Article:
Defendants filed a motion to dismiss or to strike portions of the second, third, fourth, fifth and sixth causes of action and some of the claims for relief. ECF No. 22. Specifically defendants asked the court to strike the class action allegations on the ground that plaintiff, as successor in interest to her husband's claim, was not an adequate class representative. It also sought to strike the collective action allegations on the ground that plaintiff is not similarly situated to actual employees. It asked the court to dismiss plaintiff's attempt to recover civil penalties under PAGA, and the claims for injunctive relief and for violation of California Business and Professions Code § 17200. The court granted defendant's motion to dismiss plaintiff's claim for injunctive relief, finding that she lacked standing and that her PAGA claim, finding that a right to bring suit under those provisions was not assignable and so did not survive Mr. Khanna's death. The court otherwise denied the motion. ECF No. 31.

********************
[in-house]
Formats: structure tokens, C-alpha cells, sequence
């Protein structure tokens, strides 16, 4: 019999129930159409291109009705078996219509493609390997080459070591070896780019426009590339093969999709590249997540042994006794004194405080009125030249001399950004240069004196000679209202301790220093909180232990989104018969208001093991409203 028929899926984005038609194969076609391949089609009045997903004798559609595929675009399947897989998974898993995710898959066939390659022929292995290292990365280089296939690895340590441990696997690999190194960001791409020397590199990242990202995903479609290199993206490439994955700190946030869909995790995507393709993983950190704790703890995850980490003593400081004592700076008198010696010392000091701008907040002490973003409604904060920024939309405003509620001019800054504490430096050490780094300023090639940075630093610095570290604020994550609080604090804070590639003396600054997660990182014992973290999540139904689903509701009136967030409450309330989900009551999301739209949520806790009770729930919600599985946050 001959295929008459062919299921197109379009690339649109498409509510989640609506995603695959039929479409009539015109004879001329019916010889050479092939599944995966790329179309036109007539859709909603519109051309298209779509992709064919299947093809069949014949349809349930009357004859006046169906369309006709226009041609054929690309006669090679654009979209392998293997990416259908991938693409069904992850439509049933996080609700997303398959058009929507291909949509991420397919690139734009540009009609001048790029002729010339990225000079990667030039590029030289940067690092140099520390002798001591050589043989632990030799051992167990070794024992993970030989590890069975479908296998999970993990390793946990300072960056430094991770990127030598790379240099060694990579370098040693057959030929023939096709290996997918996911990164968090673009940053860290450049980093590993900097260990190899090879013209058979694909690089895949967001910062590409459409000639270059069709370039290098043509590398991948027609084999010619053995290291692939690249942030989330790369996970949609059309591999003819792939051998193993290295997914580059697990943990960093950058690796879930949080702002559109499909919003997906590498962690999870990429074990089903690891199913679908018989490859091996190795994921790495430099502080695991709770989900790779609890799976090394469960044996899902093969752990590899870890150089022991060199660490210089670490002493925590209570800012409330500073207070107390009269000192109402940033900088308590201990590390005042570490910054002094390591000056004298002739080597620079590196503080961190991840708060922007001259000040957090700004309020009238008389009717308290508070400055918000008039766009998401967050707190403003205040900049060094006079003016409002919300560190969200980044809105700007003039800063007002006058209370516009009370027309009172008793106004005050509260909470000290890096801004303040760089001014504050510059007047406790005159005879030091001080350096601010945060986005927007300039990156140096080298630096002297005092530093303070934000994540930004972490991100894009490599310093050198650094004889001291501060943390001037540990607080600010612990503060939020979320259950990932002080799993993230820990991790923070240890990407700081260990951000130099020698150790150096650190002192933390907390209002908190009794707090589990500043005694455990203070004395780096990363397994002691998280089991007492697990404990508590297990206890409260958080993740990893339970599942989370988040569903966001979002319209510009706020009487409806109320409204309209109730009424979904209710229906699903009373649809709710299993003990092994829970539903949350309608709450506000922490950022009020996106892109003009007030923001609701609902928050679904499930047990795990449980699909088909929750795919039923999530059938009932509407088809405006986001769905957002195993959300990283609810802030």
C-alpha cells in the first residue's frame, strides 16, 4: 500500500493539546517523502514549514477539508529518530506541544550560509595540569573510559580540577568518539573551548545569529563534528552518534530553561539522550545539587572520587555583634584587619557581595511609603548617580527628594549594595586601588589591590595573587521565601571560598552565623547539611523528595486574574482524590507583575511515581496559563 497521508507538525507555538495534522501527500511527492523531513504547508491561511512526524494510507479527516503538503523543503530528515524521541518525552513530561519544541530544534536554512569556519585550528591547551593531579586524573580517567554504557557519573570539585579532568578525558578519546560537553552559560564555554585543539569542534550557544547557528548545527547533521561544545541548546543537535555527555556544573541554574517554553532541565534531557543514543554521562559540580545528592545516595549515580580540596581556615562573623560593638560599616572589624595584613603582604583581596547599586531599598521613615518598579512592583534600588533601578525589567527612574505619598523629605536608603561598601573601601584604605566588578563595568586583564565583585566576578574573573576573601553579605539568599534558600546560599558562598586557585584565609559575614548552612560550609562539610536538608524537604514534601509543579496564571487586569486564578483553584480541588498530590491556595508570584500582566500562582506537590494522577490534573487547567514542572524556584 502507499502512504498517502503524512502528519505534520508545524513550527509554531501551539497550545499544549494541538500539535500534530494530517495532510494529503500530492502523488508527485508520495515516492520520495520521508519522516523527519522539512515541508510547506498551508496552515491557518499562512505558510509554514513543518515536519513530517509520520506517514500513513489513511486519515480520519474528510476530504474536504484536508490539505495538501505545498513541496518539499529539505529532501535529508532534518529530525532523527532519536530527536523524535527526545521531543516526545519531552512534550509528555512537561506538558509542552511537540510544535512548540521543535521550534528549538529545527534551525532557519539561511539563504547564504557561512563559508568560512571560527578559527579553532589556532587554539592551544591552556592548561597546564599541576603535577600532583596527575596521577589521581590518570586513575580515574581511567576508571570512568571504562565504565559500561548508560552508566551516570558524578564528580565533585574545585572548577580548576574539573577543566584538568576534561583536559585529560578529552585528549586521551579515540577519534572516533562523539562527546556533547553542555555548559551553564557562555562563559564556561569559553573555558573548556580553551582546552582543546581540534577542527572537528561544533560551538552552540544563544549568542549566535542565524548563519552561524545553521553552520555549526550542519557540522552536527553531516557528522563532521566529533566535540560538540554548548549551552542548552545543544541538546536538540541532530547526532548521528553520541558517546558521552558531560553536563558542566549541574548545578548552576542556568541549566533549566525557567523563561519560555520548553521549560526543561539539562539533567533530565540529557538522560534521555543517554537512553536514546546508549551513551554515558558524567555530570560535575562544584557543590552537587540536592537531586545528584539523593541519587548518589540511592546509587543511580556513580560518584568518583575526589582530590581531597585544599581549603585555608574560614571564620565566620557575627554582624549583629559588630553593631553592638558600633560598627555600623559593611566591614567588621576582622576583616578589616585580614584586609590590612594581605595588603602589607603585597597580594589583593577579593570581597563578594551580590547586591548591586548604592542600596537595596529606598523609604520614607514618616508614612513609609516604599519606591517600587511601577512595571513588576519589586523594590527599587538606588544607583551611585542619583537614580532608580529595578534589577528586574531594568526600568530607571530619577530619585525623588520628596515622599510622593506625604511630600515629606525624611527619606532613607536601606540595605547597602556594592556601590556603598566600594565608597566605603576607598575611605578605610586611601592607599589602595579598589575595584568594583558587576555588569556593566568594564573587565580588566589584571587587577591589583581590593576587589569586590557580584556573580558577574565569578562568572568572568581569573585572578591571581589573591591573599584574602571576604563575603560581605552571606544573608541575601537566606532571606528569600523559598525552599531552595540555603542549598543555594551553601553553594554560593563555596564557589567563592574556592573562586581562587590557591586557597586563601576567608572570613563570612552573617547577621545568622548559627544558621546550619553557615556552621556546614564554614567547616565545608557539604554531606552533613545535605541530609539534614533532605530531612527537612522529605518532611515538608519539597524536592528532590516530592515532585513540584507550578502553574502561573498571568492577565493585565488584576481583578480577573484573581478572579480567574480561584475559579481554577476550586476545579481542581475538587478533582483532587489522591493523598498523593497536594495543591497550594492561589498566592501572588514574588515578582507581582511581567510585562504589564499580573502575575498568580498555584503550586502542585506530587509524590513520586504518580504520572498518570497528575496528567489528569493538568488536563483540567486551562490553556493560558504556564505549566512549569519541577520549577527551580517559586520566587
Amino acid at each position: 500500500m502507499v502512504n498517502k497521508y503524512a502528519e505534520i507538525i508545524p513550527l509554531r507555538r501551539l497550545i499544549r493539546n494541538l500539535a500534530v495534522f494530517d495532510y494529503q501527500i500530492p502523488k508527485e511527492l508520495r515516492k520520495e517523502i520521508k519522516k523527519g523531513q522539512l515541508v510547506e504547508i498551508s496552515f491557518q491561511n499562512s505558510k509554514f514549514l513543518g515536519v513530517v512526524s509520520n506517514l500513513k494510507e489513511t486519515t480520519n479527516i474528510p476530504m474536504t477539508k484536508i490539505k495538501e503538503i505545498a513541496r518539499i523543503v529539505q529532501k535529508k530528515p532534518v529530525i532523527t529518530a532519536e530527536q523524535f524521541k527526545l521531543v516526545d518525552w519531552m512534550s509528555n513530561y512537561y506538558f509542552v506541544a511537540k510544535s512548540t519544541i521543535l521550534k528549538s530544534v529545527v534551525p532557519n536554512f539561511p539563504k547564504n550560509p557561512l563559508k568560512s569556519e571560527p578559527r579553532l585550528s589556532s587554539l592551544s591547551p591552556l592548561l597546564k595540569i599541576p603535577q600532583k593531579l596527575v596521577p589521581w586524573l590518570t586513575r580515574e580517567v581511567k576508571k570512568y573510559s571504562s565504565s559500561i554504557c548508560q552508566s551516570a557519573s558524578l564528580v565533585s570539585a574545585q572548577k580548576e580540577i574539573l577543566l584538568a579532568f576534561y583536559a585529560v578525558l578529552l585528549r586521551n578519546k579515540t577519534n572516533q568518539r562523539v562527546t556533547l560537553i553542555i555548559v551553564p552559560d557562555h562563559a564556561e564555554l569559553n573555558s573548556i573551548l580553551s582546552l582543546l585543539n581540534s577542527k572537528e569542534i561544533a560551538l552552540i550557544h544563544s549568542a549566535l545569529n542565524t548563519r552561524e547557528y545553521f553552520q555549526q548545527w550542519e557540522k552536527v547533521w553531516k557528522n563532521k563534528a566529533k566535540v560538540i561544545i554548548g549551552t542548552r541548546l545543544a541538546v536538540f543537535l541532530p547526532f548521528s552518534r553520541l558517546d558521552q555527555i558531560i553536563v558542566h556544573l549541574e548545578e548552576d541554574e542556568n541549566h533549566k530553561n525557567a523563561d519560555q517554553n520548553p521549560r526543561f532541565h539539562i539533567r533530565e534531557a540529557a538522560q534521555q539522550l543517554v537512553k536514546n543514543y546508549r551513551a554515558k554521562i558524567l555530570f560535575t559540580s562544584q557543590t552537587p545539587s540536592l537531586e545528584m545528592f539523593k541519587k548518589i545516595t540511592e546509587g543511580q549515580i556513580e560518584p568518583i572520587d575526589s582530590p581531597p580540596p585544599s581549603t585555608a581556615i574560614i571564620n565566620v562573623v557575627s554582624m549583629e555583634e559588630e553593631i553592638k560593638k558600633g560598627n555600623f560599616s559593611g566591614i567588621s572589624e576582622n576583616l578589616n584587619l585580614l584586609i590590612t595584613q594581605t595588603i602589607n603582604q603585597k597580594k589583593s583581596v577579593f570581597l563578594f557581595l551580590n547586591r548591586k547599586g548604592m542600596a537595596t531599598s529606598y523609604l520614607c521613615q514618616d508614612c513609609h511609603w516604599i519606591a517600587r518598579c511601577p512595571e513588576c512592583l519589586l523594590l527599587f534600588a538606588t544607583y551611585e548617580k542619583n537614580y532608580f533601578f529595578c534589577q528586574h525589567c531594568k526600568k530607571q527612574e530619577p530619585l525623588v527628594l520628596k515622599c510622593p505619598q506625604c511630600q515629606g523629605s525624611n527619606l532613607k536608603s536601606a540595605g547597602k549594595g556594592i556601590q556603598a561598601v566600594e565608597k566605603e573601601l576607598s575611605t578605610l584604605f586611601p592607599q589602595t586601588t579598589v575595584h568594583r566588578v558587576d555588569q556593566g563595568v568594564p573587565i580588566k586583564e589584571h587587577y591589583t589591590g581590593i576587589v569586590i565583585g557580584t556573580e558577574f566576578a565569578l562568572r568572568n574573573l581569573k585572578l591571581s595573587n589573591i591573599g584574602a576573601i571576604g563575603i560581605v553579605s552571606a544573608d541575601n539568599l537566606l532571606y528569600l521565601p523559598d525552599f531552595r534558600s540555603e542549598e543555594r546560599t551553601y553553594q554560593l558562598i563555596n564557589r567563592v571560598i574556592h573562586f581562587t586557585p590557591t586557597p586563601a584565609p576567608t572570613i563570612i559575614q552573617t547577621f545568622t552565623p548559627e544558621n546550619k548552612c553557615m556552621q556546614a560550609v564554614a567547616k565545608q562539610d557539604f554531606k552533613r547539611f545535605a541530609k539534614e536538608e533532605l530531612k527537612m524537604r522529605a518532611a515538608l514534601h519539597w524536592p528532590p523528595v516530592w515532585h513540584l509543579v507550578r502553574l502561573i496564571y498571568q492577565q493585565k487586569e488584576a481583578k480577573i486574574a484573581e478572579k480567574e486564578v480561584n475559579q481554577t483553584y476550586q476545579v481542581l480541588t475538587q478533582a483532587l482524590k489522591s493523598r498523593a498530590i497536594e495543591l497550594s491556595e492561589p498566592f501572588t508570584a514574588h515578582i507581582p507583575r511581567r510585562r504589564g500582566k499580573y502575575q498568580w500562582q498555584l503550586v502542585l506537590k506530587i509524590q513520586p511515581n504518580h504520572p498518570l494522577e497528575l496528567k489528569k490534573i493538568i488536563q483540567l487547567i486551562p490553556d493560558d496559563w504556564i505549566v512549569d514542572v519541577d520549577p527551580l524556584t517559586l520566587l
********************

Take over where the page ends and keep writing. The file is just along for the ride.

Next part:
On August 3, 2010, the court granted plaintiff's unopposed request to substitute as plaintiff Priyanka Khanna, daughter of Amankumar and Shashi Khanna, in light of the death of Shashi Khanna. ECF No. 43.

On June 27, 2011, plaintiff filed a new motion seeking (1) appointment of class counsel, (2) preliminary certification of the class and the collective action, and (3) preliminary approval of a settlement. ECF No. 52.